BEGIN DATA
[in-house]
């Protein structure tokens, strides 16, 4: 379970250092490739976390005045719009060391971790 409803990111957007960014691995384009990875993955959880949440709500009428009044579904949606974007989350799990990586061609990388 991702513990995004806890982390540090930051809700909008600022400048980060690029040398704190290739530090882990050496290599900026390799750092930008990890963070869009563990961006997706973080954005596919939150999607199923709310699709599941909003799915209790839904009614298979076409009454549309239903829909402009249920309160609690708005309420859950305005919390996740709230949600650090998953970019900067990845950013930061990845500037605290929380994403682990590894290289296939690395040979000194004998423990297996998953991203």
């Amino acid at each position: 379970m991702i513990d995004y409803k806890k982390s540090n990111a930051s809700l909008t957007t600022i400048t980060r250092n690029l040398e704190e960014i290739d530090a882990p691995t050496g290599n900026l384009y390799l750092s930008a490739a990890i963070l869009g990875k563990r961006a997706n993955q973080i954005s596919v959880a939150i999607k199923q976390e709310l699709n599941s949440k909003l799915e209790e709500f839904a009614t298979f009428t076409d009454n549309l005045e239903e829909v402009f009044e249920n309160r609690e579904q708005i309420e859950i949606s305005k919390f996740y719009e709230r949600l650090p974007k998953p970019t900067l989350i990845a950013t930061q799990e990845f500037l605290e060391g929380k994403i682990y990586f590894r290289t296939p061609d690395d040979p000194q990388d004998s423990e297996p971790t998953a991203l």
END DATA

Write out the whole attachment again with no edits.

[in-house]
């Protein structure tokens, strides 16, 4: 379970250092490739976390005045719009060391971790 409803990111957007960014691995384009990875993955959880949440709500009428009044579904949606974007989350799990990586061609990388 991702513990995004806890982390540090930051809700909008600022400048980060690029040398704190290739530090882990050496290599900026390799750092930008990890963070869009563990961006997706973080954005596919939150999607199923709310699709599941909003799915209790839904009614298979076409009454549309239903829909402009249920309160609690708005309420859950305005919390996740709230949600650090998953970019900067990845950013930061990845500037605290929380994403682990590894290289296939690395040979000194004998423990297996998953991203």
């Amino acid at each position: 379970m991702i513990d995004y409803k806890k982390s540090n990111a930051s809700l909008t957007t600022i400048t980060r250092n690029l040398e704190e960014i290739d530090a882990p691995t050496g290599n900026l384009y390799l750092s930008a490739a990890i963070l869009g990875k563990r961006a997706n993955q973080i954005s596919v959880a939150i999607k199923q976390e709310l699709n599941s949440k909003l799915e209790e709500f839904a009614t298979f009428t076409d009454n549309l005045e239903e829909v402009f009044e249920n309160r609690e579904q708005i309420e859950i949606s305005k919390f996740y719009e709230r949600l650090p974007k998953p970019t900067l989350i990845a950013t930061q799990e990845f500037l605290e060391g929380k994403i682990y990586f590894r290289t296939p061609d690395d040979p000194q990388d004998s423990e297996p971790t998953a991203l």